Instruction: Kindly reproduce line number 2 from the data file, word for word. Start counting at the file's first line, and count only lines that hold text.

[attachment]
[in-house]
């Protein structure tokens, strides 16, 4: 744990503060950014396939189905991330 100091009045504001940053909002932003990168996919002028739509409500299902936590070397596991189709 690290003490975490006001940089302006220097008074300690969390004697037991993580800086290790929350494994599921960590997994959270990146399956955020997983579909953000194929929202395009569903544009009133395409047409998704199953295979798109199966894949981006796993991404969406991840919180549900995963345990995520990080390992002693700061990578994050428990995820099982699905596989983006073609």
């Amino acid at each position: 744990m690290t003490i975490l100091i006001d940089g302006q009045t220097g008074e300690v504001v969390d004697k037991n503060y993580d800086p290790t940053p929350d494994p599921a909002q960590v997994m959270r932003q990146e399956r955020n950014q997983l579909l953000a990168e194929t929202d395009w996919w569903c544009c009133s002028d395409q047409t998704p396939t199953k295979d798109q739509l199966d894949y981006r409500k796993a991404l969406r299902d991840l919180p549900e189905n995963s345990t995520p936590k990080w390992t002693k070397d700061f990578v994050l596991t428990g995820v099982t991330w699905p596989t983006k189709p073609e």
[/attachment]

């Protein structure tokens, strides 16, 4: 744990503060950014396939189905991330 100091009045504001940053909002932003990168996919002028739509409500299902936590070397596991189709 690290003490975490006001940089302006220097008074300690969390004697037991993580800086290790929350494994599921960590997994959270990146399956955020997983579909953000194929929202395009569903544009009133395409047409998704199953295979798109199966894949981006796993991404969406991840919180549900995963345990995520990080390992002693700061990578994050428990995820099982699905596989983006073609």